The Improvisation of Tubby Hayes in 'The New York Sessions'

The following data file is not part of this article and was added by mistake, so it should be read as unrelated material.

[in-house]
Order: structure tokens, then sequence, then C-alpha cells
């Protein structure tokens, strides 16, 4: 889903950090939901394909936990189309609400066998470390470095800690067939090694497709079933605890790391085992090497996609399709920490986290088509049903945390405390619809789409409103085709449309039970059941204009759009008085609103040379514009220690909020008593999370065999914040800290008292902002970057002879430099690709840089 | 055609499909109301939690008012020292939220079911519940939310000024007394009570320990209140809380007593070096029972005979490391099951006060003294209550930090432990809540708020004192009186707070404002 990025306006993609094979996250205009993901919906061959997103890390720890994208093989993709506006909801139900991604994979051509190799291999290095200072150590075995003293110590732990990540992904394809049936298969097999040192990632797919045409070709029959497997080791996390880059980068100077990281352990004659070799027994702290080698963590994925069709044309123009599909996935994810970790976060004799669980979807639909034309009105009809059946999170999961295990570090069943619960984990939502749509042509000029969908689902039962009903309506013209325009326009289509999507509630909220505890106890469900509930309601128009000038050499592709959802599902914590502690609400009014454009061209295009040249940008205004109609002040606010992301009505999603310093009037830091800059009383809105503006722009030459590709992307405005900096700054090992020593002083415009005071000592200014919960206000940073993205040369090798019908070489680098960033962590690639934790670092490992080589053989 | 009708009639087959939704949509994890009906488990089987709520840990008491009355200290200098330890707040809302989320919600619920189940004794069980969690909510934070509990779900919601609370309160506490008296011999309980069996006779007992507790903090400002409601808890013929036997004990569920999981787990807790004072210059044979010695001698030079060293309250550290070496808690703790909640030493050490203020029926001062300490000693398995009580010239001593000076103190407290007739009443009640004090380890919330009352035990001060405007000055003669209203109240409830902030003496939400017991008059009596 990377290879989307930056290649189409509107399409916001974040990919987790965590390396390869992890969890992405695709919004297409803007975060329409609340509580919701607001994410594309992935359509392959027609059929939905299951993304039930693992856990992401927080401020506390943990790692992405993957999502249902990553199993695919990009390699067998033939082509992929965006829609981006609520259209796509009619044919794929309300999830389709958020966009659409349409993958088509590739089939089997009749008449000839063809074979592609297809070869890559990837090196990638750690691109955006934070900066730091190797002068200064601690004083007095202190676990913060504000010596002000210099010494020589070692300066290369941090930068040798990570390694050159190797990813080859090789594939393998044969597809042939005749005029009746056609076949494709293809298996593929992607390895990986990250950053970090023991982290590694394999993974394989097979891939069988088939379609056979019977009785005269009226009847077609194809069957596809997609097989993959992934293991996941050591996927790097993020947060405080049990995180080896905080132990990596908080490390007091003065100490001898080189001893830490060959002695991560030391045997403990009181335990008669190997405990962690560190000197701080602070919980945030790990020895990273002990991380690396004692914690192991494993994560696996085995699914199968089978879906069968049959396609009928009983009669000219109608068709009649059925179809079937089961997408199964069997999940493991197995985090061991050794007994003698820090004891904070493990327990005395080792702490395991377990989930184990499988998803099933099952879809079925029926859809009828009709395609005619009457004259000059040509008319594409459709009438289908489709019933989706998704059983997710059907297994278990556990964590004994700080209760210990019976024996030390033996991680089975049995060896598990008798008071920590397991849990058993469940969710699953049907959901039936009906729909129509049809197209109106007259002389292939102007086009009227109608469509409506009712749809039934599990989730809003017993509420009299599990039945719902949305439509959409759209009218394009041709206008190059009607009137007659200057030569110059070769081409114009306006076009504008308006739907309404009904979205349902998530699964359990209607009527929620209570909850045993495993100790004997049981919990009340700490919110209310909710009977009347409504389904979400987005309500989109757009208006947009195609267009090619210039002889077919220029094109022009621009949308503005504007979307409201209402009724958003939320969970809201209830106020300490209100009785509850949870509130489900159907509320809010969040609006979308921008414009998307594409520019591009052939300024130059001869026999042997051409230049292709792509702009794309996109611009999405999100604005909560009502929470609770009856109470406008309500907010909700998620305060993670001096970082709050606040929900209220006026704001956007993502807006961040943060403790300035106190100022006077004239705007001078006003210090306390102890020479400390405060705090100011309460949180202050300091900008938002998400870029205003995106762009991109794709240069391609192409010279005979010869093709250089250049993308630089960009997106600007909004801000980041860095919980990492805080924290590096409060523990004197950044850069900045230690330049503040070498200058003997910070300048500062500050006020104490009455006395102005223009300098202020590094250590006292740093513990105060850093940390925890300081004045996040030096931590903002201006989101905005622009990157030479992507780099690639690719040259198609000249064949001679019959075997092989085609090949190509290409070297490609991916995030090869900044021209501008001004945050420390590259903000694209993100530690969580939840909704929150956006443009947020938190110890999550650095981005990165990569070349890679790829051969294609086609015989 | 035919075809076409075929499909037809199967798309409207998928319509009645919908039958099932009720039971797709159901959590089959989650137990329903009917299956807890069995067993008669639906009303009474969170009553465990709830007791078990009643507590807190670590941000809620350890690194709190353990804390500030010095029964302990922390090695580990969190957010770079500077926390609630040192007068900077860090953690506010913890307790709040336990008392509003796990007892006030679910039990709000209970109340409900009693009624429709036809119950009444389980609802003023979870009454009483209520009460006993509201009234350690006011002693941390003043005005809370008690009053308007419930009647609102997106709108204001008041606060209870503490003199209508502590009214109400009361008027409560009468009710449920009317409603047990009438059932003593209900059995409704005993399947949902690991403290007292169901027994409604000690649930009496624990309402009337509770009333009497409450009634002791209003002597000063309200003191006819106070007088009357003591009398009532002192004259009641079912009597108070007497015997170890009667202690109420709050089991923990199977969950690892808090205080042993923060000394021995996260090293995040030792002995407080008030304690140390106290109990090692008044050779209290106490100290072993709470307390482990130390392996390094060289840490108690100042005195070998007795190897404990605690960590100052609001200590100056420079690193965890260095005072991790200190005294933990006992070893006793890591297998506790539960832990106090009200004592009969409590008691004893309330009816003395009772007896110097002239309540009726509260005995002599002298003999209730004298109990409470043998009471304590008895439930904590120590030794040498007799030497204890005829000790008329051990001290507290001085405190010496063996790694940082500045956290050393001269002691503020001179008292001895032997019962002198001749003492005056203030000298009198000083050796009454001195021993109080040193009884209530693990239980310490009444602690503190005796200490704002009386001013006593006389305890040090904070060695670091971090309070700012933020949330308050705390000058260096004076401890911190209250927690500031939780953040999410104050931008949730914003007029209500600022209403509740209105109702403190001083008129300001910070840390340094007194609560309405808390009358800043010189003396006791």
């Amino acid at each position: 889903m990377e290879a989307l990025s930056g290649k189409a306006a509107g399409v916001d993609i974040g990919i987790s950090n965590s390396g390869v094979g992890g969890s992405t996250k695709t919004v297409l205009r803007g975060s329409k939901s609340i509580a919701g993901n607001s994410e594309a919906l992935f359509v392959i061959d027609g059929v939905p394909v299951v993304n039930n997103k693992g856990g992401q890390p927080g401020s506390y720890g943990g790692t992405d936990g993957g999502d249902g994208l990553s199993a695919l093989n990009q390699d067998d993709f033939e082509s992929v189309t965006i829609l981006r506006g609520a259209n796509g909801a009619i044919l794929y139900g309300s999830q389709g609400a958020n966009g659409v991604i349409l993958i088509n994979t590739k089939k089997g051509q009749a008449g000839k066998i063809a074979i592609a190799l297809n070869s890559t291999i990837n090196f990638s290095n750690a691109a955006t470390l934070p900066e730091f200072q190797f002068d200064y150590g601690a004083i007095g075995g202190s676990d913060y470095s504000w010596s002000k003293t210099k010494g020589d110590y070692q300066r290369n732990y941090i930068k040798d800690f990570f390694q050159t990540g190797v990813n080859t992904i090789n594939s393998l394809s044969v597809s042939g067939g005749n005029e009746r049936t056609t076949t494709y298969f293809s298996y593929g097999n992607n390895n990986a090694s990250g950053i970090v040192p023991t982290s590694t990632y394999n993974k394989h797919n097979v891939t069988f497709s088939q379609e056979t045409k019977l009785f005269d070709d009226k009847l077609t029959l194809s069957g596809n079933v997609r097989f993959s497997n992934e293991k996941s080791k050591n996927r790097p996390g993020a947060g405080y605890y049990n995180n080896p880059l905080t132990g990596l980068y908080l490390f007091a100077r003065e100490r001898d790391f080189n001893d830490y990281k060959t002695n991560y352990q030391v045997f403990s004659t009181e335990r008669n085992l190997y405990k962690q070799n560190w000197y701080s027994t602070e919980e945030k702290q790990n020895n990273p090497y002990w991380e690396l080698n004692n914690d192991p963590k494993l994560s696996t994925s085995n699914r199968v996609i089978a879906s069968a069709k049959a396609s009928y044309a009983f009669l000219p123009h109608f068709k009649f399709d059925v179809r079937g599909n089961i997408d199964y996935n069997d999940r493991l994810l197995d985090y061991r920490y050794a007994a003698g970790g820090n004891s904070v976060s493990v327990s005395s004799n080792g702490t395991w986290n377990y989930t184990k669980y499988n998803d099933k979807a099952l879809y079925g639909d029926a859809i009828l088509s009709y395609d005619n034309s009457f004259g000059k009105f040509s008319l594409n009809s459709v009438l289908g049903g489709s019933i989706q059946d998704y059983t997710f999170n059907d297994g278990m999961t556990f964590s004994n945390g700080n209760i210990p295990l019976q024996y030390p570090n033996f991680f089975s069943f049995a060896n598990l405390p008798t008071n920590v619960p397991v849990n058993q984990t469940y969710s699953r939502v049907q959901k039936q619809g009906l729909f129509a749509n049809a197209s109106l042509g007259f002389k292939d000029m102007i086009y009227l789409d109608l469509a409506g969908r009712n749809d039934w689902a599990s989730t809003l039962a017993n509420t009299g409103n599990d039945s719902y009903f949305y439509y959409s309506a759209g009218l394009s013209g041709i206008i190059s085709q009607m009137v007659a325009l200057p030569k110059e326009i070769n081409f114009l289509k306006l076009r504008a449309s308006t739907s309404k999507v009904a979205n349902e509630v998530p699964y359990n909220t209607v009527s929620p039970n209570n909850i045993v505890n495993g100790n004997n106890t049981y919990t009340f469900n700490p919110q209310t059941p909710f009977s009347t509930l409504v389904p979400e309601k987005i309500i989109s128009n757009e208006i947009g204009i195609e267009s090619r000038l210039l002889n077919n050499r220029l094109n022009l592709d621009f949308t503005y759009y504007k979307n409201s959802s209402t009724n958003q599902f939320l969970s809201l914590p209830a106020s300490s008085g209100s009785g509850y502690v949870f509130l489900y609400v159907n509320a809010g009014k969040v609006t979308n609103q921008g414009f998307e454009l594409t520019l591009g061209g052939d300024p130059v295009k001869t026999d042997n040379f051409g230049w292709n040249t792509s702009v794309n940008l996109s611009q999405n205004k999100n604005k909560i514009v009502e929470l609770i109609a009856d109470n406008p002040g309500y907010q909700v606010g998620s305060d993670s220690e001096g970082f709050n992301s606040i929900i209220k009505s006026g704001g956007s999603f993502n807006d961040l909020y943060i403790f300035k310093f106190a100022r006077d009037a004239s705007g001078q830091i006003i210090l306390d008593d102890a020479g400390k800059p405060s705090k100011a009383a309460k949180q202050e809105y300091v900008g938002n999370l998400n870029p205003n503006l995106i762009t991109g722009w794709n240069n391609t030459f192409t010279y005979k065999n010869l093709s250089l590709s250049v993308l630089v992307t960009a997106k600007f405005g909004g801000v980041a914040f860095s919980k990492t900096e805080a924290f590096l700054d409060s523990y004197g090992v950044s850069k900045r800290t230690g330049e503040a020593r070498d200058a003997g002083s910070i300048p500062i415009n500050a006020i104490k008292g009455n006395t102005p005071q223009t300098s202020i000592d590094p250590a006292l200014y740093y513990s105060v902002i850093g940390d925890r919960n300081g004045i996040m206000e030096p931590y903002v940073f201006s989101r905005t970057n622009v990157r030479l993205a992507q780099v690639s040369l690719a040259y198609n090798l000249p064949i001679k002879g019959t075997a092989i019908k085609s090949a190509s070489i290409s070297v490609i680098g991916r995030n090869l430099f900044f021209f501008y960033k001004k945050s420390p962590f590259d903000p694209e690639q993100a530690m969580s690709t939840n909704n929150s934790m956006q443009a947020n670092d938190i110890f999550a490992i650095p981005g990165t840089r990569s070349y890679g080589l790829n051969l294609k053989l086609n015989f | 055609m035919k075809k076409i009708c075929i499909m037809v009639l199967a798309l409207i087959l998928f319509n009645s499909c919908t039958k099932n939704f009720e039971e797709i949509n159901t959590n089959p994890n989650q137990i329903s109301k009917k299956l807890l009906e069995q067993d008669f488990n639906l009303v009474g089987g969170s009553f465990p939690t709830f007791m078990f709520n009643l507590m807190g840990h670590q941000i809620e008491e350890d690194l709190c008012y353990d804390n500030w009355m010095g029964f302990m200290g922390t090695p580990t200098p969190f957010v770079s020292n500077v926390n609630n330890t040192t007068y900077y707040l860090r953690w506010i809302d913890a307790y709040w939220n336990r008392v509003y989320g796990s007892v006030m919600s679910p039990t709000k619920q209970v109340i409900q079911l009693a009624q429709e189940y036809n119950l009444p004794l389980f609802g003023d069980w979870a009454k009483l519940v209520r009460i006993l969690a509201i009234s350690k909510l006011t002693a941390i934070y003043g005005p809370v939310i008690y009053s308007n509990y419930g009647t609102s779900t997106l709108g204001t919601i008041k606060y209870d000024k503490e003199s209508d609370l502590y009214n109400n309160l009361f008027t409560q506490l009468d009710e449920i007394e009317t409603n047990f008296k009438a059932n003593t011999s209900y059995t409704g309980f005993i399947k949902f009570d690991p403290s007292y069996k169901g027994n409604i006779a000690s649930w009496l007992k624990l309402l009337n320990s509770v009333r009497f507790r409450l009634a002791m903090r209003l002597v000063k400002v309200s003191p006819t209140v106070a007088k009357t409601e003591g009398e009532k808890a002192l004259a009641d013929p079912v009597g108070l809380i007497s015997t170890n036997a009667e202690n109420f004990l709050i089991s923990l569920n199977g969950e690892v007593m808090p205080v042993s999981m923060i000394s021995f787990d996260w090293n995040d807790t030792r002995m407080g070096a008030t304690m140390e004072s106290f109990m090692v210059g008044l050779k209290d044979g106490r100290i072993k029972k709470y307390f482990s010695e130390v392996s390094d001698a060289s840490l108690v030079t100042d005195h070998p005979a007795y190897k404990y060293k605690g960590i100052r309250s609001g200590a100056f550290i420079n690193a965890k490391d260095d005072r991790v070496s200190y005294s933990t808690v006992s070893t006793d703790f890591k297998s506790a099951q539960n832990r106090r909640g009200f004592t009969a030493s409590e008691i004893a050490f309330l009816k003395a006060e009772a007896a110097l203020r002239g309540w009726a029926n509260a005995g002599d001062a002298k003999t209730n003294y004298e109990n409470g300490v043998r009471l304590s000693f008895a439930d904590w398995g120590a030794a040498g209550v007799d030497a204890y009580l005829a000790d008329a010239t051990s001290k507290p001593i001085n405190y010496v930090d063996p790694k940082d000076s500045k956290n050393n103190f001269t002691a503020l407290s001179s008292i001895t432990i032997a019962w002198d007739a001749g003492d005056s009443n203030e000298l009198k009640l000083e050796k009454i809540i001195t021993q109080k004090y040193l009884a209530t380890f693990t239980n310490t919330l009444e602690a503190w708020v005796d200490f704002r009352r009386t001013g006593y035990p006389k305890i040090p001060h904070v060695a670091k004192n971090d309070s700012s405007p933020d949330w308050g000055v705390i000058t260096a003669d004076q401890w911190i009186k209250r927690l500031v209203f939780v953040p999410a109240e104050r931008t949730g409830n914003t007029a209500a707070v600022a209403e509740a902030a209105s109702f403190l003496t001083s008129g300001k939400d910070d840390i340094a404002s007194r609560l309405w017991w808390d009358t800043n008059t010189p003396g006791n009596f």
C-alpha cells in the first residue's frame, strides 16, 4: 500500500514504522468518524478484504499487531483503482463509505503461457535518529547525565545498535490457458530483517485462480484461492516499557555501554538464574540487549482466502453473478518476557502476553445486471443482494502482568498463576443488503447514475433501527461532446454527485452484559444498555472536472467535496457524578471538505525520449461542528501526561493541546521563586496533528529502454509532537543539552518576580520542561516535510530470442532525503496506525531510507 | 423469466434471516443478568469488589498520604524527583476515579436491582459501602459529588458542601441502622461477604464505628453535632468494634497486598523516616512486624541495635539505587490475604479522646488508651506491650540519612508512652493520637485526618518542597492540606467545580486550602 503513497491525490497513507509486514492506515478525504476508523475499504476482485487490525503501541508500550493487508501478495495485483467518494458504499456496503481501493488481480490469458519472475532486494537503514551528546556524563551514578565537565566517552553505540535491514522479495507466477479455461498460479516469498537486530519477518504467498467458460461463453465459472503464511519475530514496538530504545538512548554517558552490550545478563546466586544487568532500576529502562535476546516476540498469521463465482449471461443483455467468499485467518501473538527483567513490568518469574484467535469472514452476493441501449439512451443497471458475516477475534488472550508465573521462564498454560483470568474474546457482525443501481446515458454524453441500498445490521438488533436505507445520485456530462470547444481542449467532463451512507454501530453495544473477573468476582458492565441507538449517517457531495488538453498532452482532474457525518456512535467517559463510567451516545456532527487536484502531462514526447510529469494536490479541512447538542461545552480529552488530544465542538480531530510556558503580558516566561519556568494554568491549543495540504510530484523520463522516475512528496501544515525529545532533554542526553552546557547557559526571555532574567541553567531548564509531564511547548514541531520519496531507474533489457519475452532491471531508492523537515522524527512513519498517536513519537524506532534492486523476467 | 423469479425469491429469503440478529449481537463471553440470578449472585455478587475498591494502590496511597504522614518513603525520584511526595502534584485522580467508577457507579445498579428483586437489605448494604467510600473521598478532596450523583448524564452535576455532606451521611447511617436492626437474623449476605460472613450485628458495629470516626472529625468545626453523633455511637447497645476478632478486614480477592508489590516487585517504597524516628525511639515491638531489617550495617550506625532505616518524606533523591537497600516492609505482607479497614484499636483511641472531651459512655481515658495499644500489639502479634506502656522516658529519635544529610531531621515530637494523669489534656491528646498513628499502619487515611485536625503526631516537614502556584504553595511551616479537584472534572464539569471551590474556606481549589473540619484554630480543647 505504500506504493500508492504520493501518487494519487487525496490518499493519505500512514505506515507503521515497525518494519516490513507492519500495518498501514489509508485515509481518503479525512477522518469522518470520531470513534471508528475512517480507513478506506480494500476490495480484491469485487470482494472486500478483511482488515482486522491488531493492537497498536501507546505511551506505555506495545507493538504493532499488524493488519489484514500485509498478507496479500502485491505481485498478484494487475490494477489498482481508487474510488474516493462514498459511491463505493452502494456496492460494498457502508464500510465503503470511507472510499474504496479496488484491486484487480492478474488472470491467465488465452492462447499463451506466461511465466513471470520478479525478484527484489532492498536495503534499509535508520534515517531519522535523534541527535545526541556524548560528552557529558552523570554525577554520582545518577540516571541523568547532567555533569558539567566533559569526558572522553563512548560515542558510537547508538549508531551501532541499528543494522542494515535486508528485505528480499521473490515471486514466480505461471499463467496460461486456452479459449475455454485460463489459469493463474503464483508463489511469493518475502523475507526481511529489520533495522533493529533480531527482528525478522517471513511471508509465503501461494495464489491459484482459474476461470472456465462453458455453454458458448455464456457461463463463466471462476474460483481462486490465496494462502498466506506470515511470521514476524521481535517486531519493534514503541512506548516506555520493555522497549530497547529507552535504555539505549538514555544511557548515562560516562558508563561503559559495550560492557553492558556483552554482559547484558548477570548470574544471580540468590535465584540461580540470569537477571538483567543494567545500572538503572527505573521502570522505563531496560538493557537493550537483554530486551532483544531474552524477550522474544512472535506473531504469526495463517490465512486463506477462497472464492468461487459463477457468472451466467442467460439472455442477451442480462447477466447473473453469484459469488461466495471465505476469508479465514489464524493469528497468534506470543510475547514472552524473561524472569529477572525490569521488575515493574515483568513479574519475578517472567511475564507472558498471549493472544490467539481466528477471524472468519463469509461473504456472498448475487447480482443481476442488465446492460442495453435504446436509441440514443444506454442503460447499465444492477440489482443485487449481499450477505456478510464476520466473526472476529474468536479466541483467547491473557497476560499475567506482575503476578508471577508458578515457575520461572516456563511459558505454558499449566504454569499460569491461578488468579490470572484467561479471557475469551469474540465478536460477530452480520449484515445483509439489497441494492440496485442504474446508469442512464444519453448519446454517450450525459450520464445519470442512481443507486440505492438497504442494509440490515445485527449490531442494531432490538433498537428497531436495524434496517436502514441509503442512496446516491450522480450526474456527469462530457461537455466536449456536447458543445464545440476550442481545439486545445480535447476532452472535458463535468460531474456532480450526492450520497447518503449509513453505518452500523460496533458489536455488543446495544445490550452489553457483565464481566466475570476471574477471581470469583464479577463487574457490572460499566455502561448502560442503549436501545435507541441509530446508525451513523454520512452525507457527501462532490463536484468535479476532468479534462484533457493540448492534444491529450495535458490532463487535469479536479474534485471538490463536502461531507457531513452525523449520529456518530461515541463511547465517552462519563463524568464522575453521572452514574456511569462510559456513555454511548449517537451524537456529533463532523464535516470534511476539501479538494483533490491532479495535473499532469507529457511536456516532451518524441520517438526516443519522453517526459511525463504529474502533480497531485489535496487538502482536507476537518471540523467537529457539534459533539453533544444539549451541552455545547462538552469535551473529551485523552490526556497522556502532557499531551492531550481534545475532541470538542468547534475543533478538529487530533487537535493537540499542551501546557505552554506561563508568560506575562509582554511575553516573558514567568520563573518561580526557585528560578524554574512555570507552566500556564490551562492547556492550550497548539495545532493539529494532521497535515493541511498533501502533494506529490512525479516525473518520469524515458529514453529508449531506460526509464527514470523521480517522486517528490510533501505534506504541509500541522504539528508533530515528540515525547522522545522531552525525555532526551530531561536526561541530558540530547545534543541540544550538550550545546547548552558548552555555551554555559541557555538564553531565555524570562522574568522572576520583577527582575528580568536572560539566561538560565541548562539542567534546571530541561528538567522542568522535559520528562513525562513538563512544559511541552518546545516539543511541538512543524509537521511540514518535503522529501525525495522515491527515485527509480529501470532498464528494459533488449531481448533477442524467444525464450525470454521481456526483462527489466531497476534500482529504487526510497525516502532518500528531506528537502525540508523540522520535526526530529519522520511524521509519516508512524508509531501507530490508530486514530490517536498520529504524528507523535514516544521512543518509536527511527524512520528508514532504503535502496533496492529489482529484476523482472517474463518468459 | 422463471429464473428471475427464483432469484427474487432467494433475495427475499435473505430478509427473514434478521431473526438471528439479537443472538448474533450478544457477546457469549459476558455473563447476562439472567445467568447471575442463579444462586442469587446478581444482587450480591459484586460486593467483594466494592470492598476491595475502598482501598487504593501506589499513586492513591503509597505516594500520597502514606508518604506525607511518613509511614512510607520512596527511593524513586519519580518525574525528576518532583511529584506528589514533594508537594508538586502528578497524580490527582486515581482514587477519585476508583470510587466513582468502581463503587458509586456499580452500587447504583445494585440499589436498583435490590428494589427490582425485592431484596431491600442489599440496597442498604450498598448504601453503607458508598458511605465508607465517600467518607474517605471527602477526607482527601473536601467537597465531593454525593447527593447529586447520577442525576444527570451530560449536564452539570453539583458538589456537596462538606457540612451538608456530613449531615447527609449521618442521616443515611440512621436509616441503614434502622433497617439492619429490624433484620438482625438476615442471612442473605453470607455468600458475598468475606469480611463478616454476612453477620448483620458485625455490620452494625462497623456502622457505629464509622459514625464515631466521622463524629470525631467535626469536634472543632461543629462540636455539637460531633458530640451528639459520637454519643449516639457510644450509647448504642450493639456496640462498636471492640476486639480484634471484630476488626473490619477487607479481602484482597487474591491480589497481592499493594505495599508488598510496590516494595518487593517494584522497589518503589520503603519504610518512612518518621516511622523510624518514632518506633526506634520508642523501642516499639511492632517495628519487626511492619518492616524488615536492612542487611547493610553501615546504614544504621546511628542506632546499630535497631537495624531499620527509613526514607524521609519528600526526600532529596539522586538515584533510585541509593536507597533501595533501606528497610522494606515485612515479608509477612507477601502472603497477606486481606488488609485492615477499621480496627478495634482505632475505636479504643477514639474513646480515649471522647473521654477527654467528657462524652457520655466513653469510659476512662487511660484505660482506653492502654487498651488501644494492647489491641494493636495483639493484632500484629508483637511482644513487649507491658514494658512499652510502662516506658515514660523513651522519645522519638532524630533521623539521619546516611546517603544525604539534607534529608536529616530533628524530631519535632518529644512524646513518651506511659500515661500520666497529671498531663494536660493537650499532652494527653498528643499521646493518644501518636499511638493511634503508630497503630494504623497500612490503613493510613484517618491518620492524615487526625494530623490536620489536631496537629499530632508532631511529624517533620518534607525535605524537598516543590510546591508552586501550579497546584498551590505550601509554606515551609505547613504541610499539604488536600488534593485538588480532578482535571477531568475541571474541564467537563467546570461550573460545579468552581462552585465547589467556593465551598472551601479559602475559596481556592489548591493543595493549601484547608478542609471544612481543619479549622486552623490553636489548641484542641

Tubby (Edward Brian) Hayes; prodigious self taught multi-instrumentalist and virtuoso tenor saxophone player has been proclaimed by some to be the best saxophonist that Britain has ever produced: "Indisputably the most accomplished and characterful British jazzman of his generation." His career, although cut short (he died undergoing treatment for a heart condition in June 1973, aged 38) was perpetually intense, incredibly prolific, and non-stop from his debut at the age of fifteen until his premature death. Hayes was proficient on many instruments; all saxophones, clarinet, flute, violin and vibraphone as well as being an accomplished bandleader and arranger. However it was his virtuoso tenor saxophone playing that found him acclaim. Although well known in his time and widely renowned for his ability, Hayes until recently has been little studied. It is only in the last few years that many critics and students of jazz have attempted to gain an understanding of Hayes' improvisational concept, which has been both praised as genius and criticised as directionless: Tubby Hayes has often been lionized as the greatest saxophonist Britain ever produced. He is a fascinating but problematical player. Having put together a big, rumbustious tone and a delivery that features sixteenth notes spilling impetuously out of the horn, Hayes often left a solo full of brilliant loose ends and ingenious runs that led nowhere in particular... However, Hayes, his legacy, and his inimitable style of tenor saxophone playing would truly leave their mark on the British Jazz community for generations to come. Dave Gelly summed up Hayes by saying that Tubby "played Cockney tenor - garrulous, pugnacious, never at a loss for a word and completely unstoppable."